A Weekend of Festivities


Apologies for the delayed post, but times have been busy!

Most years, my family attends a passover seder. This year, however, was the first time we hosted it–in my brother’s home in DC, where my best friend and her fiancĂ© also live (in the basement apartment-family affair, I know.) My friend and I decided to cook our first solo seder, skipping only the brisket, but making the classics.

I decided early on that I wanted to make both types of Charoset–the classic Ashkenazi version with apples and walnuts, and the Sephardic recipe with dates, bananas, and dried fruit.

Sephardic Charoset

Sephardic Charoset

Ashkenazi Charoset

Ashkenazi Charoset

Lauren made super-moist, wonderful classic Jewish meatballs, which I sadly didn’t photograph, and a gorgeous flourless chocolate cake.SONY DSC I took it upon myself to prepare my own horseradish which was surprisingly easy. My brother let me in on an interesting tip–the longer you let the blended horseradish sit WITHOUT the vinegar, the spicier it will be. The vinegar stops the heating-up process (or something equally scientific), so when it’s reached the spice level you’re happy with, add in the other ingredients.SONY DSCSONY DSCSONY DSC

Having purchased a small pascal lamb bone, we had to figure out the roasting, as the oven was permanently occupied. The solution? A toaster oven.SONY DSCSONY DSC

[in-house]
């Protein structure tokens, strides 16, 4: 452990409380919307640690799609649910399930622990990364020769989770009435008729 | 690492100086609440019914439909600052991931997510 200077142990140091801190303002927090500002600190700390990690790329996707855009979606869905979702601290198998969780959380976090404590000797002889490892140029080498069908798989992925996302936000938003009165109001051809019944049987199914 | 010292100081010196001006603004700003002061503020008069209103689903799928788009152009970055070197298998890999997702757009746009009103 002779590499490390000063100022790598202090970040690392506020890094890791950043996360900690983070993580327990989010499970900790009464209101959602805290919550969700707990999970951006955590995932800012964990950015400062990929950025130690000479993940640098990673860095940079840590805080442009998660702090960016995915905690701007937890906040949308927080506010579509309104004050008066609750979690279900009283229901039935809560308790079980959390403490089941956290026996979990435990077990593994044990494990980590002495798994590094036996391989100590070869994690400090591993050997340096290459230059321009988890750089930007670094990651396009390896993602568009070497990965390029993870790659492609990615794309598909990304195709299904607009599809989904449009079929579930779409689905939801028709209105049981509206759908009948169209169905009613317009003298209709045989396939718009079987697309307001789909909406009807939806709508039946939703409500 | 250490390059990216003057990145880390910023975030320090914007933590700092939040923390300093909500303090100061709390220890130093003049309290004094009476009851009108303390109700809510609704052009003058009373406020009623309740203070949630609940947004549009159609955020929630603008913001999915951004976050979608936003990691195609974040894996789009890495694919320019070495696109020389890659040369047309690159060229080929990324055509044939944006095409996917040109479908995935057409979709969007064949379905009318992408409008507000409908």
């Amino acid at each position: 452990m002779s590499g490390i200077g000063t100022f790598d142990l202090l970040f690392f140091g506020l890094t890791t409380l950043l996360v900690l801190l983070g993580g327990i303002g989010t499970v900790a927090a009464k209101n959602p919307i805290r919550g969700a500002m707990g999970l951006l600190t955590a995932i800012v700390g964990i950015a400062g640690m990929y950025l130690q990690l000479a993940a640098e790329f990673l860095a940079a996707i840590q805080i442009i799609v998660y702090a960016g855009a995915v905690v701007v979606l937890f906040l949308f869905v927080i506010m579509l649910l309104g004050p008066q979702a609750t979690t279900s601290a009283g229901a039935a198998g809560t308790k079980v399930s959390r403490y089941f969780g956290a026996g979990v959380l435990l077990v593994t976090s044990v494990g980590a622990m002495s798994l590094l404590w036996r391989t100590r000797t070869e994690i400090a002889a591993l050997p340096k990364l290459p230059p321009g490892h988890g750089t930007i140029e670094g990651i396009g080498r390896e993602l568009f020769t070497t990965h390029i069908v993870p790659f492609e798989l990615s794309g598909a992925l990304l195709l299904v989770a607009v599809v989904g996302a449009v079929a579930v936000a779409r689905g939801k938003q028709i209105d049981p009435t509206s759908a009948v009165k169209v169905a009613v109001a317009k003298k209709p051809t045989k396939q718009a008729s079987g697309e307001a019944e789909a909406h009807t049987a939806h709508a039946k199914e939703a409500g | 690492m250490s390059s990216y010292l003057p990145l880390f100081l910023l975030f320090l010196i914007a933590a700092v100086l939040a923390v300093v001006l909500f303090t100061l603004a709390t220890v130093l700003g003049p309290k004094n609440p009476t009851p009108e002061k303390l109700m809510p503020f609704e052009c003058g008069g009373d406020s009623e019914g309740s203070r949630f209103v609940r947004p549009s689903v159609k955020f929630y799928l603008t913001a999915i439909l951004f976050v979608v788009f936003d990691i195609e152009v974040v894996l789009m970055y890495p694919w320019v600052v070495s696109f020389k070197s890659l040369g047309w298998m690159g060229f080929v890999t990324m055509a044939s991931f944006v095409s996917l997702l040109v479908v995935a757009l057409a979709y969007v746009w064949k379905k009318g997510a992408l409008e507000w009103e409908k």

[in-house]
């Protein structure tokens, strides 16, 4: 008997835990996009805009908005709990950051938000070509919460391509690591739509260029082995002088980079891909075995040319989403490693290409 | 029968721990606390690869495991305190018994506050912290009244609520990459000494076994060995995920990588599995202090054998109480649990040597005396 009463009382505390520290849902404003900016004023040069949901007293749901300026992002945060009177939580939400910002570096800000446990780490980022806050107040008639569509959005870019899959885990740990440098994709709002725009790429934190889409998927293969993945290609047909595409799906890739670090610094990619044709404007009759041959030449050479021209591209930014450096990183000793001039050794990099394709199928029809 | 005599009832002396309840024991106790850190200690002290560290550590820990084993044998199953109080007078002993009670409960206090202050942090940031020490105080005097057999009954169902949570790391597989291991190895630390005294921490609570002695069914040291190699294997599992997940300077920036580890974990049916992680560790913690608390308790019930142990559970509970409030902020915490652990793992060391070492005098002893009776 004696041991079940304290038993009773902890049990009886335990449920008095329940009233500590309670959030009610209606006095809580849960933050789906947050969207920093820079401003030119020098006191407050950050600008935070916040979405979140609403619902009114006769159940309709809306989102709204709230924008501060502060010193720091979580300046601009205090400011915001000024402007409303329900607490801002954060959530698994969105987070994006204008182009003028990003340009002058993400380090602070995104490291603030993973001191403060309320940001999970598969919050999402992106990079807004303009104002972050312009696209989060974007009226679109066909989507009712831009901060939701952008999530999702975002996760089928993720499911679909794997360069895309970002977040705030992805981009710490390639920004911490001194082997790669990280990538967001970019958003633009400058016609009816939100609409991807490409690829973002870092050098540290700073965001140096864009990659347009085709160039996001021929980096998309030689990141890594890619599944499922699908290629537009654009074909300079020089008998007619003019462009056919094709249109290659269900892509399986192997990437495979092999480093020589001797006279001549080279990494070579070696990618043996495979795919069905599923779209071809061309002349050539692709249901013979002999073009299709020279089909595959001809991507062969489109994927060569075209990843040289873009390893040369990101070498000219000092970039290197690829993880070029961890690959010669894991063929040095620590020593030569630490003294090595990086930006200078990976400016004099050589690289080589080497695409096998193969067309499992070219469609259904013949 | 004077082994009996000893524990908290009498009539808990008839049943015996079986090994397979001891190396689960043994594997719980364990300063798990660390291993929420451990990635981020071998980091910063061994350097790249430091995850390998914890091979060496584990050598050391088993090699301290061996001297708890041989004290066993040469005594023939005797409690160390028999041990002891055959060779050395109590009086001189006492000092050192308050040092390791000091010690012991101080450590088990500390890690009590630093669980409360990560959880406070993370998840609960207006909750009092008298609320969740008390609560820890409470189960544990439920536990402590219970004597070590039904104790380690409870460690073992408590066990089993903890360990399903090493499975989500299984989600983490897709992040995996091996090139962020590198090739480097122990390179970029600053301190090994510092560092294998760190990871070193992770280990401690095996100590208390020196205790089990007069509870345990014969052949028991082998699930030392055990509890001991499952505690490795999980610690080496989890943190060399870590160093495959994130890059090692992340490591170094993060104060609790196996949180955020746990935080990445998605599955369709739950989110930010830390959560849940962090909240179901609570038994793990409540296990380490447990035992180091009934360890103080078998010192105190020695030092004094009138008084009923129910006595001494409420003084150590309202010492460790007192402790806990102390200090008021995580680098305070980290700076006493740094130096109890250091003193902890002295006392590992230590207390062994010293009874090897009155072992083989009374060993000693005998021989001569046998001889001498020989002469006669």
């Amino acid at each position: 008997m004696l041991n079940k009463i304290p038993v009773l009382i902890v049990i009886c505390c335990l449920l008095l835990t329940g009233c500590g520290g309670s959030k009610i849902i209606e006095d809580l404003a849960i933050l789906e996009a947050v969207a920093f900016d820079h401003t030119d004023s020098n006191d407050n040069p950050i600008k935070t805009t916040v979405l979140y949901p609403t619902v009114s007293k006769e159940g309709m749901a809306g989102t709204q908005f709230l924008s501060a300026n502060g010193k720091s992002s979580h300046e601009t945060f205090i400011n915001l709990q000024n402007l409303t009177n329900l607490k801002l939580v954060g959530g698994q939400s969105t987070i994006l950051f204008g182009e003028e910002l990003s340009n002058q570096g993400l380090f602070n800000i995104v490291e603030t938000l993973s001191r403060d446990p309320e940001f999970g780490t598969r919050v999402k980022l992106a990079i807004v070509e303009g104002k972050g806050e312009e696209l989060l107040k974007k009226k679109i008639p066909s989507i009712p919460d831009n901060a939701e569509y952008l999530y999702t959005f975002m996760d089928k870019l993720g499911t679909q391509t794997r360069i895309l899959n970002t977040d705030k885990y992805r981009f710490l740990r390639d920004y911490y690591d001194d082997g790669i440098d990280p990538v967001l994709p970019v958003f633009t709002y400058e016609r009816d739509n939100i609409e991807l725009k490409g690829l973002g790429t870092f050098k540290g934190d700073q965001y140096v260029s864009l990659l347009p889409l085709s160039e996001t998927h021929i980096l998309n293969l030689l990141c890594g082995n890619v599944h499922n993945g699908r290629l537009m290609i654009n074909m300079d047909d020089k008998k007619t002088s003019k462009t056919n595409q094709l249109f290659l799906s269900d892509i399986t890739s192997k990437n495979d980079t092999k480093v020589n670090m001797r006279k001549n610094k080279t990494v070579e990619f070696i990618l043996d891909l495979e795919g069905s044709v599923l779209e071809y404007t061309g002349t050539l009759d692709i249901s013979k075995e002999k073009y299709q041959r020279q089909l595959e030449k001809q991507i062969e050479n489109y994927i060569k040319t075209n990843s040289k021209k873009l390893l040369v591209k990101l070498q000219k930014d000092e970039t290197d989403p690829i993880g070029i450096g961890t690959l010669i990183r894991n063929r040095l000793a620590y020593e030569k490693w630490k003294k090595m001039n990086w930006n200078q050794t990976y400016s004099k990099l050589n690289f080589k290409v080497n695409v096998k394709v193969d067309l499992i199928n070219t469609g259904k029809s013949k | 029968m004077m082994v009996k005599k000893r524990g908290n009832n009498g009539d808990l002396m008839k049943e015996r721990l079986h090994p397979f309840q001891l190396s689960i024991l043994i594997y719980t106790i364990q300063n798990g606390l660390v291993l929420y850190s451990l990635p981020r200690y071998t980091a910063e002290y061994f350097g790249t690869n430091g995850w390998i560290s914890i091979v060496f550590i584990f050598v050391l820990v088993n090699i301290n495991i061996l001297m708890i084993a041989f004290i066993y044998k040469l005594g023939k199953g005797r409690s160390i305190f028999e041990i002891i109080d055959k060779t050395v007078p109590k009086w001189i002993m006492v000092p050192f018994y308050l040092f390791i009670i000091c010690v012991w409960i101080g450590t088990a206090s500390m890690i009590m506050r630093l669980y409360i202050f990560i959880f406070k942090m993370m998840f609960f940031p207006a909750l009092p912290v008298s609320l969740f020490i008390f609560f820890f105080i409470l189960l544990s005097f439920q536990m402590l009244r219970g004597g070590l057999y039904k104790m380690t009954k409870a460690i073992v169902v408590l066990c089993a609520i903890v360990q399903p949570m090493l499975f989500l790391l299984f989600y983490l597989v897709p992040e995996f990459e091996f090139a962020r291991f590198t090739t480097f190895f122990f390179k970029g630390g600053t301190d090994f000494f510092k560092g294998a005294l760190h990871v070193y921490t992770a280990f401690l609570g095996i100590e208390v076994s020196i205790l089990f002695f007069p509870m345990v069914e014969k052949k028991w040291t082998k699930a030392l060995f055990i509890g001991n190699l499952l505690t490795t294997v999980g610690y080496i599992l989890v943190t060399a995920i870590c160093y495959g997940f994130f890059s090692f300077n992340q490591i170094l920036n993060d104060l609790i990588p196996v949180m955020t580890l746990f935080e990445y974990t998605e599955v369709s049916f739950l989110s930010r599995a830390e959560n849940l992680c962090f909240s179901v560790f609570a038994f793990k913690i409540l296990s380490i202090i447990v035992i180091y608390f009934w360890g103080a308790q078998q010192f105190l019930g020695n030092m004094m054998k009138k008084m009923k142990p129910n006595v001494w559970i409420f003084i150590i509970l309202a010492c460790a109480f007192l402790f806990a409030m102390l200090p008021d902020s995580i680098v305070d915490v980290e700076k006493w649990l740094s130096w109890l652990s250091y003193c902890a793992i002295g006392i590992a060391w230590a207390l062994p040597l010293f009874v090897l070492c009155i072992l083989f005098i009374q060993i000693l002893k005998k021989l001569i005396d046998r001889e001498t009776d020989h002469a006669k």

We also made matzoh ball soup–my favorite–and I put together my go-to Minestrone for those who aren’t matzoh ball inclined. As usual, my Dad reminded us of the old Marilyn Monroe tale–when she asked Arthur Miller’s family, at her first seder, “are the balls really the only part of the matzoh you can eat?” SONY DSC SONY DSCWe ate poached salmon and roasted veggies for the main courseSONY DSCSONY DSC

The next day, my father prepared a big lamb stew for Easter…what a weekend!IMG_9024

Meringues, Matzoh and a Lamb Shank


While my family never hosted Seders at our house, attending them was a yearly ritual for us. I went to two lovely Seders, and as a springtime offering, prepared some (kosher for Passover ie flourless) chocolate chip macaroons. Pictured above is the beginnings of the Seder plate. That lamb bone occupied my attention for much of the Seder…

Continue reading